Mysore Painting To Chittara Explore Karnataka Painting

Discover Karnataka's rich artistic heritage through Chittara folk paintings, mesmerizing murals, Warli depictions, and Mysore traditional paintings.

Published On Jan 05, 2024 | Updated On Mar 03, 2024

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With the distinctive thought process that an artistic soul vocalises — traditional Karnataka painting visually narrates the chronicles of life, culture, heritage, region, religion and many more. This Aisatic art form associated with the state's geography makes sure to stun people with the bestowed talent. If you are also a creative appreciator, discover how the land of sandalwood has preserved regional art by navigating through the intricate details of Chitrakathi and the delicate brushstrokes of Mural.

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The traditional art form of Karnataka usually narrates mythological facts and takes portraits of deities, holy animals, plants and many more. Usually crafted on walls, doorways, or wooden boards of public buildings, temples and houses — Chittara is a depiction of devotion and faith.

This folk expression is curated using natural colours made from fruits, vegetables and flowers. How, you ask? Well, the process is a little lengthy where in the base product is grinded into a fine powder and then mixed with water to create the organic paint colour. When the paint is ready, the artist starts sketching the structure on the surface and paints the design once completed.

Chittara is a tradition passed down through the generations and is protected by rural communities, who use it to decorate their homes in the hope that it will ward off evil spirits and bring them blessings.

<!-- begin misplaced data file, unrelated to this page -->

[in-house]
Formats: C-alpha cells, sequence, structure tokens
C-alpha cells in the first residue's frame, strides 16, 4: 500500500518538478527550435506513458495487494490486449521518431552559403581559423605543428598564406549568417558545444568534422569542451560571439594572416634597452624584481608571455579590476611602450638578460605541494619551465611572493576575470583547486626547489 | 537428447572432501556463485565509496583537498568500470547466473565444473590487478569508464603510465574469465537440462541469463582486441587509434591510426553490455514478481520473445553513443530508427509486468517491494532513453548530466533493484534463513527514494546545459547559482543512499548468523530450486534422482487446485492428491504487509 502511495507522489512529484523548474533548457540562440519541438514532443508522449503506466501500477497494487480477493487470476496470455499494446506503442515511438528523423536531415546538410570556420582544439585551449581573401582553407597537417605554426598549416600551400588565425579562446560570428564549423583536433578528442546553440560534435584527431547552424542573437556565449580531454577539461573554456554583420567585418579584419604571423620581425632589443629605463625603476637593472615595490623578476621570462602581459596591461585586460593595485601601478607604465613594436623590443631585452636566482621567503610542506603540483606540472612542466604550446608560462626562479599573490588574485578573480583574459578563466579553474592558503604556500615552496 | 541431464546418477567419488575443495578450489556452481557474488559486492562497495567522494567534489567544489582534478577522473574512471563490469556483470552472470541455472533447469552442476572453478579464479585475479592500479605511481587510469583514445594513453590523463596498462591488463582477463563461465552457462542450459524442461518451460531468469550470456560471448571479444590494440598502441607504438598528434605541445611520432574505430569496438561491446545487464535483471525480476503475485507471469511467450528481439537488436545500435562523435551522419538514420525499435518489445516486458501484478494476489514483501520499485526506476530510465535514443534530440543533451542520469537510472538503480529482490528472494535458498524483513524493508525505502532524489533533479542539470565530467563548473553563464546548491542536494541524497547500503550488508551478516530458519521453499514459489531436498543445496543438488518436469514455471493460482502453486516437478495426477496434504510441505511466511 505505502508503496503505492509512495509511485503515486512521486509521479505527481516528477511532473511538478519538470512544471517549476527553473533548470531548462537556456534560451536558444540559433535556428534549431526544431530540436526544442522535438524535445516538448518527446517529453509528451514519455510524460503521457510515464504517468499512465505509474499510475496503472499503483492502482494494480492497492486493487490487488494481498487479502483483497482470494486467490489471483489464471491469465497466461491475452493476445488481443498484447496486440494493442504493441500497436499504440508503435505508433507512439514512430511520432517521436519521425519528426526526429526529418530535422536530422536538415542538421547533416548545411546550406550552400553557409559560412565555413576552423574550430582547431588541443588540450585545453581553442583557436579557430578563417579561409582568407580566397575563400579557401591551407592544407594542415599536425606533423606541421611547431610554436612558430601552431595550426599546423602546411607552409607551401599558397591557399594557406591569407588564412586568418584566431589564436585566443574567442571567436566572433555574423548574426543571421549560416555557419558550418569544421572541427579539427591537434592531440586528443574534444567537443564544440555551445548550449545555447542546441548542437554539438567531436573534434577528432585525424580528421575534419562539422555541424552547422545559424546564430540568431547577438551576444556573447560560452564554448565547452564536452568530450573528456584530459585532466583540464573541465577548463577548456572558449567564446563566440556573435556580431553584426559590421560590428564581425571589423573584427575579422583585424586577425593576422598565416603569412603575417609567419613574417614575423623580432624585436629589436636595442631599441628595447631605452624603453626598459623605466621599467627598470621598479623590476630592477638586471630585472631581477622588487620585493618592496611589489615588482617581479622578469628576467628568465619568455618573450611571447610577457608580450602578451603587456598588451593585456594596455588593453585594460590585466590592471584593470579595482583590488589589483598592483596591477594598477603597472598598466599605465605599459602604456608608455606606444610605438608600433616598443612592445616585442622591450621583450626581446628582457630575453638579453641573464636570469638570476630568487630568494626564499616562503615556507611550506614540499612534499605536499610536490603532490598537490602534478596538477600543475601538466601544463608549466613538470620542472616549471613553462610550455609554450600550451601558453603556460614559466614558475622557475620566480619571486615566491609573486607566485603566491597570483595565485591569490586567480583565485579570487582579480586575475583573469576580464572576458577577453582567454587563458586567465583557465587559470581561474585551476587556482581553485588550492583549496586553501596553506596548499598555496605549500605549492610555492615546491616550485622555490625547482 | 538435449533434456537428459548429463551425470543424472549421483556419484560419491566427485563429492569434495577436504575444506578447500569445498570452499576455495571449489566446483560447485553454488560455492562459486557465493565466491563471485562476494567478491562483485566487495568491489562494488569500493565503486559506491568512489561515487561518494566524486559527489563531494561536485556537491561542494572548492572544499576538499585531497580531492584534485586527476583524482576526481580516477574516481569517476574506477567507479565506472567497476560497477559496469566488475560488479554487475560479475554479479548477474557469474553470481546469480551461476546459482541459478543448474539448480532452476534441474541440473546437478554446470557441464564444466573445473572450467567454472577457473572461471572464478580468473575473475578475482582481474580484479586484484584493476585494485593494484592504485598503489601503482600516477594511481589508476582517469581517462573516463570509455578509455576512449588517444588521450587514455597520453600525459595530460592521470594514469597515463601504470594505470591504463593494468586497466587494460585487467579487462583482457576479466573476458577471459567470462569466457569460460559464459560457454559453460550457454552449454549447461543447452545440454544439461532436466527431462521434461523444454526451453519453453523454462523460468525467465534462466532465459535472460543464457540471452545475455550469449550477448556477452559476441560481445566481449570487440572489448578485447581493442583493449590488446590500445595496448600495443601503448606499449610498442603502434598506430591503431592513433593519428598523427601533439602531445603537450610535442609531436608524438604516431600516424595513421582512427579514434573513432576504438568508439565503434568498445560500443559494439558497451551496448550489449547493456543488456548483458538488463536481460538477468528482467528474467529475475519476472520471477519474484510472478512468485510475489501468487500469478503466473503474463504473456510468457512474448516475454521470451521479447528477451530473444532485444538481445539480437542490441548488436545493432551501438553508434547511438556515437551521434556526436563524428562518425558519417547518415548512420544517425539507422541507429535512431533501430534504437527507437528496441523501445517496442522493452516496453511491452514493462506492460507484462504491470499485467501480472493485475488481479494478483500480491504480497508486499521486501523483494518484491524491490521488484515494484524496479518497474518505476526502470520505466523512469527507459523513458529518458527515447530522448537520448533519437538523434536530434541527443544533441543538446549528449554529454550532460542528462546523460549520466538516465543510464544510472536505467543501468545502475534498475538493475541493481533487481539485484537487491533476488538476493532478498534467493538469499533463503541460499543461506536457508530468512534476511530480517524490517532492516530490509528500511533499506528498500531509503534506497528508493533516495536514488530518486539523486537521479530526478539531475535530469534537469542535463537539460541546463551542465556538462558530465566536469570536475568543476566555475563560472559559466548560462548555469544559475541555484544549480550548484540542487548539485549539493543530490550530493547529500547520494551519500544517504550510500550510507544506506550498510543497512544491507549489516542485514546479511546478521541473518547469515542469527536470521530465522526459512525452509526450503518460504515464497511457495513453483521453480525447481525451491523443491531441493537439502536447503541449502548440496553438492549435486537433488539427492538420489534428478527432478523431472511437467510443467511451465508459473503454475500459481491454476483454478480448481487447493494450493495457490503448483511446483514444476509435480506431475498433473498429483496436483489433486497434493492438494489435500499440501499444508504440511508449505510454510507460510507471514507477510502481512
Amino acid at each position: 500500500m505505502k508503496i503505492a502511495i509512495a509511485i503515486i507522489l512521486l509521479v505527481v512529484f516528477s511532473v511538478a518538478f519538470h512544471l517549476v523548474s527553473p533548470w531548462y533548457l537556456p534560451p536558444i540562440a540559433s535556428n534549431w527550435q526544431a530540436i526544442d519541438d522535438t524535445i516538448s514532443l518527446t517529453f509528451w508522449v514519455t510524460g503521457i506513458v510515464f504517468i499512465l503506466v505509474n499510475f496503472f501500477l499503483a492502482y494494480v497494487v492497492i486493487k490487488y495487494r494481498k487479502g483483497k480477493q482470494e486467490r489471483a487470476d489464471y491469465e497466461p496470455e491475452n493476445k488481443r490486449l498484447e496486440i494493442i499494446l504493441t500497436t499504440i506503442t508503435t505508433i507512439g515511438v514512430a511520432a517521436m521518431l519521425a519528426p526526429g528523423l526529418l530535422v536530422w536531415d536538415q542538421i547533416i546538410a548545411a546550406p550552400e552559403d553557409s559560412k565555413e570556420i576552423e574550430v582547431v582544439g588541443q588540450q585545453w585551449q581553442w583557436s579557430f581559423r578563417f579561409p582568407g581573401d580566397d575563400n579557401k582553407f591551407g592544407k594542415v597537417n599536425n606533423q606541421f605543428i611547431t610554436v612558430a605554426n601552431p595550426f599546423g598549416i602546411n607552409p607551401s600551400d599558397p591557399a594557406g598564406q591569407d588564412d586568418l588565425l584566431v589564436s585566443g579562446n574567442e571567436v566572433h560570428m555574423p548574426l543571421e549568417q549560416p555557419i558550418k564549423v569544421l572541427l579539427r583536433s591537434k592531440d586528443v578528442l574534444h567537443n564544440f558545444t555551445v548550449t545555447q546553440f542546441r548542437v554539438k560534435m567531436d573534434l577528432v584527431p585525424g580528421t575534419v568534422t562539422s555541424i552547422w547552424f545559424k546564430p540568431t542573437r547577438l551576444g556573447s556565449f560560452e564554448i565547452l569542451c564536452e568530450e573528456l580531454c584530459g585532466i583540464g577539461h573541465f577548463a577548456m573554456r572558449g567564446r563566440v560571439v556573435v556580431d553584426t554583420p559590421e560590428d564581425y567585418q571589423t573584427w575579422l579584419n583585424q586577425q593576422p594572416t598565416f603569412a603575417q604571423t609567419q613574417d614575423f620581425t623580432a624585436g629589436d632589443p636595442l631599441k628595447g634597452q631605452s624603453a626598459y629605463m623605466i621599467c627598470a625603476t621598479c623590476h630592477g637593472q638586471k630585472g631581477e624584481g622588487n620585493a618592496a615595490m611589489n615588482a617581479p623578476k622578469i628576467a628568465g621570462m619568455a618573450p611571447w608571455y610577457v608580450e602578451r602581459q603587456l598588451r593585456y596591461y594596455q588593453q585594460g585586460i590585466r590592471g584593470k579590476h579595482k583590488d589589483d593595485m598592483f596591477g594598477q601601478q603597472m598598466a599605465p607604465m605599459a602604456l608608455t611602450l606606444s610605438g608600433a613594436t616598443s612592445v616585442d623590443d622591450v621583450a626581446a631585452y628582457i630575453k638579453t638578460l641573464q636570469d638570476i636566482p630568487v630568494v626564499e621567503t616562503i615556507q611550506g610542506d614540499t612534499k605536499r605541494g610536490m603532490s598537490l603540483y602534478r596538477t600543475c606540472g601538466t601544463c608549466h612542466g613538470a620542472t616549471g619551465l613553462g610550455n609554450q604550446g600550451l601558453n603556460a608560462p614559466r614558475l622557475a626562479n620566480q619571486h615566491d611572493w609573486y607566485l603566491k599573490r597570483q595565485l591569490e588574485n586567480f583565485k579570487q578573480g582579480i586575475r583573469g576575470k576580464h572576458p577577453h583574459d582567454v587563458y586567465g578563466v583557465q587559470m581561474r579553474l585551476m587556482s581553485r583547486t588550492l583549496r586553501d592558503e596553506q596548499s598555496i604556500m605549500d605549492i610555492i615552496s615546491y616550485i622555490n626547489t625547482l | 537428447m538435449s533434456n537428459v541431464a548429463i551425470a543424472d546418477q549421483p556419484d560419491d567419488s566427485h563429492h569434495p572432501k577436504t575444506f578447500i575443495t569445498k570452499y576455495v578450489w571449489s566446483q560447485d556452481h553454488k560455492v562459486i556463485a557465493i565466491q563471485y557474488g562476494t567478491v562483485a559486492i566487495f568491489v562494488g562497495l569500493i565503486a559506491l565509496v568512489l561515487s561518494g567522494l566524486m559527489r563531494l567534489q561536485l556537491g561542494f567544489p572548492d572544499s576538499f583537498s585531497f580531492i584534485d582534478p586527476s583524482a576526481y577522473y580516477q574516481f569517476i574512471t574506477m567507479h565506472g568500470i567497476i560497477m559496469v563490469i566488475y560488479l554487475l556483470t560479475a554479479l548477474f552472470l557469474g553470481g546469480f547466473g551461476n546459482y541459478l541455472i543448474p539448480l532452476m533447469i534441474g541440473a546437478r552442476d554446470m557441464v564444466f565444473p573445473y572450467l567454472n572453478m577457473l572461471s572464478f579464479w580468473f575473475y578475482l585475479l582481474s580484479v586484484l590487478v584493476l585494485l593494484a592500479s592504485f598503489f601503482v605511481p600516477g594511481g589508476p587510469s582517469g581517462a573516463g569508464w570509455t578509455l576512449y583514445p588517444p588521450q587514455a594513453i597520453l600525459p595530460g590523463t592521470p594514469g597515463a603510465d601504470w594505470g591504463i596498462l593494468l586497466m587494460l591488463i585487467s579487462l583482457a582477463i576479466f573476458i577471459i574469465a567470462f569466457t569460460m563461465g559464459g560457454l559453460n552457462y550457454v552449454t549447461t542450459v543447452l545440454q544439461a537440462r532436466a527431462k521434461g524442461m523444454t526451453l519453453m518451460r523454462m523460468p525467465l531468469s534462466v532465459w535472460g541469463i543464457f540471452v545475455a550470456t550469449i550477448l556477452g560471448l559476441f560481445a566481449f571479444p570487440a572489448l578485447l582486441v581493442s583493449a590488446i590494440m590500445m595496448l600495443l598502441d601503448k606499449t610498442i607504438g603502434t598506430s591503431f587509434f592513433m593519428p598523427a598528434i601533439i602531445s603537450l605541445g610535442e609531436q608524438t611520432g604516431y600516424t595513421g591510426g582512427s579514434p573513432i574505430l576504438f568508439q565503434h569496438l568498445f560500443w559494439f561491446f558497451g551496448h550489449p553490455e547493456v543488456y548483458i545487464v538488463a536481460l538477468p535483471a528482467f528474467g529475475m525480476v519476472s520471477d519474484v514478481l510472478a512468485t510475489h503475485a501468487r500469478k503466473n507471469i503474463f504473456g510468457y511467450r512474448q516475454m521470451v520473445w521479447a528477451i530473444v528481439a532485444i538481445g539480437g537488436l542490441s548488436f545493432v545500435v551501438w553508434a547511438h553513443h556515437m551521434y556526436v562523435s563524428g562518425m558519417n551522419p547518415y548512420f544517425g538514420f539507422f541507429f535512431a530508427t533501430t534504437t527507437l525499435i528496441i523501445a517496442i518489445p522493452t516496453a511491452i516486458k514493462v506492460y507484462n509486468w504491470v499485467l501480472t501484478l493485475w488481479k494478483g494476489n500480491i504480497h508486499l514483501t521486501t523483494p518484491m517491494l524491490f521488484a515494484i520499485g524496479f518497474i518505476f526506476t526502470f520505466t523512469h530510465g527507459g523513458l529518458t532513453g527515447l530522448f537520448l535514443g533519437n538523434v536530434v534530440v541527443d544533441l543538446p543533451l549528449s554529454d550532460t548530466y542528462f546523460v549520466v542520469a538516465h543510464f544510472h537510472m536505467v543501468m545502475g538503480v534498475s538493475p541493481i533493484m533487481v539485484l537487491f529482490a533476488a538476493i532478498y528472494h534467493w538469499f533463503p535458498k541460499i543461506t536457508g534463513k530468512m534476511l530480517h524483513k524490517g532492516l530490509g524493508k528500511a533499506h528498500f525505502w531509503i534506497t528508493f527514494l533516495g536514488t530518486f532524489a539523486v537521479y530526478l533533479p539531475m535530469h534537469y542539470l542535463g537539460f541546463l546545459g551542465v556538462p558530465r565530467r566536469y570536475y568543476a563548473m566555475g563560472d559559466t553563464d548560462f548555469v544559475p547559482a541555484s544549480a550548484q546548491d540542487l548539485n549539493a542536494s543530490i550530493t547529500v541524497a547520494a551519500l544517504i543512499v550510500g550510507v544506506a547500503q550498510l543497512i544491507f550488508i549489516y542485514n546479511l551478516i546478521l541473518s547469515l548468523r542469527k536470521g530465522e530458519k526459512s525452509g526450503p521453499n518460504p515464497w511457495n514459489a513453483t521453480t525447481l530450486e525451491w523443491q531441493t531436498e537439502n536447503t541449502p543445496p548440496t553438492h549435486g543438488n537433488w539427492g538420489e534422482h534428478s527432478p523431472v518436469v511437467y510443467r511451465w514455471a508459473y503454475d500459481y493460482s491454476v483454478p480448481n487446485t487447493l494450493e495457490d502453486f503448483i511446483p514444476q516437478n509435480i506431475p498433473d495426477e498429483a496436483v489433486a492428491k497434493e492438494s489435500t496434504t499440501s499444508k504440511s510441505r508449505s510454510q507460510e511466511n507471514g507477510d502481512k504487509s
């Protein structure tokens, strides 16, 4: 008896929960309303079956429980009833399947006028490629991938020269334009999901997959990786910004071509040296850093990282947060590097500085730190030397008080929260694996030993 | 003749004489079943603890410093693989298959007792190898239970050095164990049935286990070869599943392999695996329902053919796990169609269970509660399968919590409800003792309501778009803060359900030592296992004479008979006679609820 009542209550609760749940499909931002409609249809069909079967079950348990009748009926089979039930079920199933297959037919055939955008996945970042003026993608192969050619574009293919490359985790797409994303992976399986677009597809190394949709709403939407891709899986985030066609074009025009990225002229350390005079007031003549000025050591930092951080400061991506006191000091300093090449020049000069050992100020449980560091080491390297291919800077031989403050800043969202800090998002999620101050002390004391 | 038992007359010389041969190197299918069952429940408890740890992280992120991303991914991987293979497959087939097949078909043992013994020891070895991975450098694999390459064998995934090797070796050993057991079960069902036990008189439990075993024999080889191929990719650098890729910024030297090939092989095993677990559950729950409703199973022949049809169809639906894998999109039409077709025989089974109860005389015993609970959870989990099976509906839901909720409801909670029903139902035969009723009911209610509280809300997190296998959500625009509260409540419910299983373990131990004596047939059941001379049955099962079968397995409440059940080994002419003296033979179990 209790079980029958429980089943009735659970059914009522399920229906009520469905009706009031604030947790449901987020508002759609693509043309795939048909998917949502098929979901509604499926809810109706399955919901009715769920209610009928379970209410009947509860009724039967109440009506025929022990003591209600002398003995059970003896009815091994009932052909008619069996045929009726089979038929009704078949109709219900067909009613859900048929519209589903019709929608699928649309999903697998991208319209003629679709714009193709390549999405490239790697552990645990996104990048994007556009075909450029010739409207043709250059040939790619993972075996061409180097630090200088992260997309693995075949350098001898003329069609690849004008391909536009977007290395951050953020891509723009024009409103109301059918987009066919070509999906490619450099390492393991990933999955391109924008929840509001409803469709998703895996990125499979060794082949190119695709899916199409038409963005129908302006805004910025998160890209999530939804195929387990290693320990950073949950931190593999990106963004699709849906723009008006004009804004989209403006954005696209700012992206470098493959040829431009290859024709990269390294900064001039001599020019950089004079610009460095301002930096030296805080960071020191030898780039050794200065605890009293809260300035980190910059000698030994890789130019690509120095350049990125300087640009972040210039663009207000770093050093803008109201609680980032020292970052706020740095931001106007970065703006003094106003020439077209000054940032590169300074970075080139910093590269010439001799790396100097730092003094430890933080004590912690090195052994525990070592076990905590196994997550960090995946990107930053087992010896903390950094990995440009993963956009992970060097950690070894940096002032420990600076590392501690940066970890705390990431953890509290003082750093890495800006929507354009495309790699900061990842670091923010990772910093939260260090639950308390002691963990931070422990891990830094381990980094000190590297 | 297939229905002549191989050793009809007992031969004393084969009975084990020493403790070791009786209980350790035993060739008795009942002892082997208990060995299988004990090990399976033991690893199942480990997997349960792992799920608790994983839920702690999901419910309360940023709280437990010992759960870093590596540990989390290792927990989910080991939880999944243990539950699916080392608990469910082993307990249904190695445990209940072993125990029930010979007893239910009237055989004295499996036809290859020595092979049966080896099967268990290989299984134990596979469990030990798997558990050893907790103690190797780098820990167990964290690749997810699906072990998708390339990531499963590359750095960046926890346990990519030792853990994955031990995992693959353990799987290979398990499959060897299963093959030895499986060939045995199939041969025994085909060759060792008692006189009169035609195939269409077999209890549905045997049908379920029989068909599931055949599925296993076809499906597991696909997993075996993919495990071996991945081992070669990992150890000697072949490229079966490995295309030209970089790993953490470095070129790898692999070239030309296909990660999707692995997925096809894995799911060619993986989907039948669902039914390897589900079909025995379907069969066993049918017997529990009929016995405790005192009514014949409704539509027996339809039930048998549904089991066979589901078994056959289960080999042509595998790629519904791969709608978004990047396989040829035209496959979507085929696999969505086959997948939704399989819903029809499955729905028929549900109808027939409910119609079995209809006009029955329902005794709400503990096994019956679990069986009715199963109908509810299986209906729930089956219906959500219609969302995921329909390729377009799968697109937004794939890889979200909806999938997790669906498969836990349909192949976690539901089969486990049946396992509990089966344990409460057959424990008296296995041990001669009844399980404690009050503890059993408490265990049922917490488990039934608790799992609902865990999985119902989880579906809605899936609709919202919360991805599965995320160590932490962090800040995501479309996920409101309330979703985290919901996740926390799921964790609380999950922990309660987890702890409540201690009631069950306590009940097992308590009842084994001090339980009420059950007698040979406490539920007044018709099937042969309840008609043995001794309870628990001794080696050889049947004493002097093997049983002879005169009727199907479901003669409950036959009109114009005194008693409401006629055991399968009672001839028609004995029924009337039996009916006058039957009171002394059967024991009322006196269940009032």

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Murals were painted on commission by the Chalukya kings, as evidenced by Badami. These are on Lord Vishnu; they resemble those in the Ellora and Ajanta Caves. Designed on walls, caverns and  ceilings of homes, temples and royal palaces murals are  centuries-old art forms. The famous places where this art form is used are Ajanta and Ellora Caves, Lepakshi Temple,  Virupaksha Temple, Jamia Mosque and Asar Mahal.

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Usually known to be the Maharashtrian art form, Warli is also practised by the Warli tribe in some parts of Karnataka. It involves creating intricate patterns and scenes using simple geometric shapes like circles, triangles, and lines. Warli paintings often depict daily life activities, festivals, and rituals. The idea of Mother Nature is central to Warli culture, and natural aspects are frequently portrayed as the main areas in Warli paintings.

The basic method of creating this Karnataka painting art form matches the straightforward visual language of Warli paintings. The dirt, trees, and red brick that make up the walls create a background of red ochre for the paintings. The sole paint used by the Warli people is a white pigment that is binded with gum and created by mixing rice flour and water. To make a bamboo stick feel like a paintbrush, the end is nibbled.

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English: thesandiegomuseumofartcollection/Public domain/via Wikimedia Commons

The place of origin Mysore is well-known for this traditional Indian painting style – Mysore painting. This kind of art is renowned for its exquisite details, grace, and application of gold leaf. The art was majorly fostered during the period of Wodeyar dynasty in Mysore i.e. from 14th to 20th century.

Crafted on treated hardwood boards called Mysore gold boards — the art form is sketched using charcoal or pencil and painted by natural pigments like vegetables, minerals and stone. Lastly,  using sticky materials, gold leaf is meticulously applied and fastened, making it the process's highlight. To make the artwork come to life, the artists expertly combine colours and add minute details.

Art festivals, exhibitions, and workshops give Mysore traditional painting artists a stage on which to demonstrate their abilities and impart knowledge to upcoming generations.


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